Three Thousand Self Indictments Dropped

The Austrian Senior Public Prosecutor’s Office has responded to 3000 cases of self indictment saying that it finds them to be lacking in ‘seriousness’ regarding the announcement of a campaign against sports store EYBL and therefore, no proceedings will be started.

Their response is despite the fact that the campaign is already in full swing!

In an historic act of solidarity last year, over 3000 people sent a voluntary disclosure or self indictment to the Austrian prosecutor’s office stating they they too were just as ‘guilty’ as the five individuals due to be retried in the second animal protection trial at the beginning of April this year. The 3000 people had put together an email to the company EYBL in which they announced the commencement of a campaign should the company fail to make a statement saying they would stop selling fur. This campaign would run exactly along the lines of the campaign against the company Kleider Bauer. Now, the senior prosecutor’s office has closed each of the 3000 files without carrying out any investigations. According to them, the company’s management had no cause for concern because the email had been worded in such a way as to lead them to believe that the self indictments were intended as a protest against the judiciary and not with the intention to really start a campaign against EYBL.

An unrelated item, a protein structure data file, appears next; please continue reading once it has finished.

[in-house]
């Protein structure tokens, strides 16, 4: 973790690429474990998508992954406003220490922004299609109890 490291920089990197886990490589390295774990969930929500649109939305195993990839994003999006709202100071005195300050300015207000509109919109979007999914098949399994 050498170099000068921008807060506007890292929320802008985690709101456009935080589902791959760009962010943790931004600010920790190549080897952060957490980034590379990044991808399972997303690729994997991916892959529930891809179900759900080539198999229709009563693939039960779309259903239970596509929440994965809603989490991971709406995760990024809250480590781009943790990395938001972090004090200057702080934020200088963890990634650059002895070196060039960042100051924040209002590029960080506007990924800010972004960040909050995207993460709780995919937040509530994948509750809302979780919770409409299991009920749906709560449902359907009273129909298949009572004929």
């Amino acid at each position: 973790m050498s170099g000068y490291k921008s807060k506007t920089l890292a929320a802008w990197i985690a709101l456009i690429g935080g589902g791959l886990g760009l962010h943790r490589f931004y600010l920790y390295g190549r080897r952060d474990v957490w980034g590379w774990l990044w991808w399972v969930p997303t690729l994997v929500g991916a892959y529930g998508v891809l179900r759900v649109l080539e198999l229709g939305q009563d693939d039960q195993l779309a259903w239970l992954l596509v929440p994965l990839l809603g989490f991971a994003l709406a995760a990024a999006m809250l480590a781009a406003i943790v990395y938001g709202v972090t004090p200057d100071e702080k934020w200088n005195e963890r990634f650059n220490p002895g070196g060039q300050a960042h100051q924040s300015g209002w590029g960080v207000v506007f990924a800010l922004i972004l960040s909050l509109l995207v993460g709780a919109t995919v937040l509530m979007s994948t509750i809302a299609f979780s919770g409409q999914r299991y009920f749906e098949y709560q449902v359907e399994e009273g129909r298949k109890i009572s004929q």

One of the 3000, VGT’s Martin Balluch, had the following to say:

The senior prosecutor’s office doubts the seriousness of our self indictments, but the fact is that the campaign is already in full swing! There have been demonstrations since December 2013 and many in-store actions took place over the Christmas period in EYBL branches throughout Austria. In addition to this, thousands of people are being informed about EYBL’s questionable business practices via posters, leaflets and electronic media. All this leads to people deciding not to shop at EYBL. These circumstances are exactly the same as those in the charge of serious coercion in the upcoming retrial.

This action is not at all directed at the judiciary, rather at the threat to democracy. According to the expert report from Professor Petra Velten, using a hard but legal campaign to force a company into not selling fur by informing and influencing customers can be seen as a ‘dangerous threat’ (defined in the law as not being automatically criminal)  but not as criminal coercion. In the second wave of self indictments we will draw the senior prosecutor’s office’s attention to their mistaken interpretation of our intention. This time we will make our demand that EYBL pull out of the fur trade clear in exactly the same way as the emails cited in the retrial do. Then we will see in what other ways the circumstances can be construed differently. Either that, or thousands of people will end up in court!

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